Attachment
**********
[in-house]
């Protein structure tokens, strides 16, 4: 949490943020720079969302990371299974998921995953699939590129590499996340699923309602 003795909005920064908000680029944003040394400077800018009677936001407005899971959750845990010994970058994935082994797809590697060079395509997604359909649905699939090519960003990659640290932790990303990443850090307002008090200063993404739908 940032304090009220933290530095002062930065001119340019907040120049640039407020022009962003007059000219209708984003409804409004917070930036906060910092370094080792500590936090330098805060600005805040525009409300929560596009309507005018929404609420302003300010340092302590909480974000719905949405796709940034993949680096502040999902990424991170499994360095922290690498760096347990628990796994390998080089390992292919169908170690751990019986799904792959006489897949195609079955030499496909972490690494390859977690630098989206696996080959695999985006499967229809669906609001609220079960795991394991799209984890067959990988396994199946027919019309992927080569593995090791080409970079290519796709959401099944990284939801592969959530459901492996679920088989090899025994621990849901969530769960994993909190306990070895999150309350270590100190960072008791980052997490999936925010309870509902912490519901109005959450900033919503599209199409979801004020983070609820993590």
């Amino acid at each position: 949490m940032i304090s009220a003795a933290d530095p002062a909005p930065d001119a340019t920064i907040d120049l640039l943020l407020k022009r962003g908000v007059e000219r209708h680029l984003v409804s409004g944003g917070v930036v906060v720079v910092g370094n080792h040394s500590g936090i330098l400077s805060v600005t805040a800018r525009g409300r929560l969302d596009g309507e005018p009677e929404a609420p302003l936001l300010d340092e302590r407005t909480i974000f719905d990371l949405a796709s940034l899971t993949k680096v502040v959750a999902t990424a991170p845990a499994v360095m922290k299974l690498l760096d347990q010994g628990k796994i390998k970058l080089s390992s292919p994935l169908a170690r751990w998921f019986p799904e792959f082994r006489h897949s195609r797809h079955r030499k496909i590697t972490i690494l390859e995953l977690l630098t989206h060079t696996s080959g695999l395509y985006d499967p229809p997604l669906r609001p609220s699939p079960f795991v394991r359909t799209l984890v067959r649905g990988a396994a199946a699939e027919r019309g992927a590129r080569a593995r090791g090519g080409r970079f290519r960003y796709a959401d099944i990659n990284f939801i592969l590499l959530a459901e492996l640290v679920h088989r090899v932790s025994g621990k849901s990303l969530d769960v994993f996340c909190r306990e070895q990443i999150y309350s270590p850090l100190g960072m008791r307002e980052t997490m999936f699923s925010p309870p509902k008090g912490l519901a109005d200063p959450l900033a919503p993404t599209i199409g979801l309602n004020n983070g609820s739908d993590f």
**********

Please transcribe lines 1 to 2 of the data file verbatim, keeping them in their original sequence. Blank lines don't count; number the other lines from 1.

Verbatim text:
[in-house]
């Protein structure tokens, strides 16, 4: 949490943020720079969302990371299974998921995953699939590129590499996340699923309602 003795909005920064908000680029944003040394400077800018009677936001407005899971959750845990010994970058994935082994797809590697060079395509997604359909649905699939090519960003990659640290932790990303990443850090307002008090200063993404739908 940032304090009220933290530095002062930065001119340019907040120049640039407020022009962003007059000219209708984003409804409004917070930036906060910092370094080792500590936090330098805060600005805040525009409300929560596009309507005018929404609420302003300010340092302590909480974000719905949405796709940034993949680096502040999902990424991170499994360095922290690498760096347990628990796994390998080089390992292919169908170690751990019986799904792959006489897949195609079955030499496909972490690494390859977690630098989206696996080959695999985006499967229809669906609001609220079960795991394991799209984890067959990988396994199946027919019309992927080569593995090791080409970079290519796709959401099944990284939801592969959530459901492996679920088989090899025994621990849901969530769960994993909190306990070895999150309350270590100190960072008791980052997490999936925010309870509902912490519901109005959450900033919503599209199409979801004020983070609820993590």